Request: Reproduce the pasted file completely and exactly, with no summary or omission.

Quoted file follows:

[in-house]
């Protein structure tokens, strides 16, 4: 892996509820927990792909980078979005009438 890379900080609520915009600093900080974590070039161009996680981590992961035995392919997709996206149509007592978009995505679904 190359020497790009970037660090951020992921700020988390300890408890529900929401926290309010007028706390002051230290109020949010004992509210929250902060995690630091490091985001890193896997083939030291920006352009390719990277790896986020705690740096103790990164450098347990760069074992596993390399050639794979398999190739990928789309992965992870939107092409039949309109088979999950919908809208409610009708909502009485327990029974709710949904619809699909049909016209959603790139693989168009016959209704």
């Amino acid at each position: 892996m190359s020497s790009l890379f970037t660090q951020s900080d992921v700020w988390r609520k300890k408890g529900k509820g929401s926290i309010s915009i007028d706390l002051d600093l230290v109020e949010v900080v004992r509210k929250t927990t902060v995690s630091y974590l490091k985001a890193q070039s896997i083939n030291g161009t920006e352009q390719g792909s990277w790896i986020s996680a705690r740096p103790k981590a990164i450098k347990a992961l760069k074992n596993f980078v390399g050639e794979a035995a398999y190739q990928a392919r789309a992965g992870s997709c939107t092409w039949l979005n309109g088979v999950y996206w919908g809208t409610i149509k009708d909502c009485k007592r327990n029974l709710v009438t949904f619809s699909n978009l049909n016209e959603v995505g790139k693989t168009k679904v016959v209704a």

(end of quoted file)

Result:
[in-house]
């Protein structure tokens, strides 16, 4: 892996509820927990792909980078979005009438 890379900080609520915009600093900080974590070039161009996680981590992961035995392919997709996206149509007592978009995505679904 190359020497790009970037660090951020992921700020988390300890408890529900929401926290309010007028706390002051230290109020949010004992509210929250902060995690630091490091985001890193896997083939030291920006352009390719990277790896986020705690740096103790990164450098347990760069074992596993390399050639794979398999190739990928789309992965992870939107092409039949309109088979999950919908809208409610009708909502009485327990029974709710949904619809699909049909016209959603790139693989168009016959209704």
């Amino acid at each position: 892996m190359s020497s790009l890379f970037t660090q951020s900080d992921v700020w988390r609520k300890k408890g529900k509820g929401s926290i309010s915009i007028d706390l002051d600093l230290v109020e949010v900080v004992r509210k929250t927990t902060v995690s630091y974590l490091k985001a890193q070039s896997i083939n030291g161009t920006e352009q390719g792909s990277w790896i986020s996680a705690r740096p103790k981590a990164i450098k347990a992961l760069k074992n596993f980078v390399g050639e794979a035995a398999y190739q990928a392919r789309a992965g992870s997709c939107t092409w039949l979005n309109g088979v999950y996206w919908g809208t409610i149509k009708d909502c009485k007592r327990n029974l709710v009438t949904f619809s699909n978009l049909n016209e959603v995505g790139k693989t168009k679904v016959v209704a």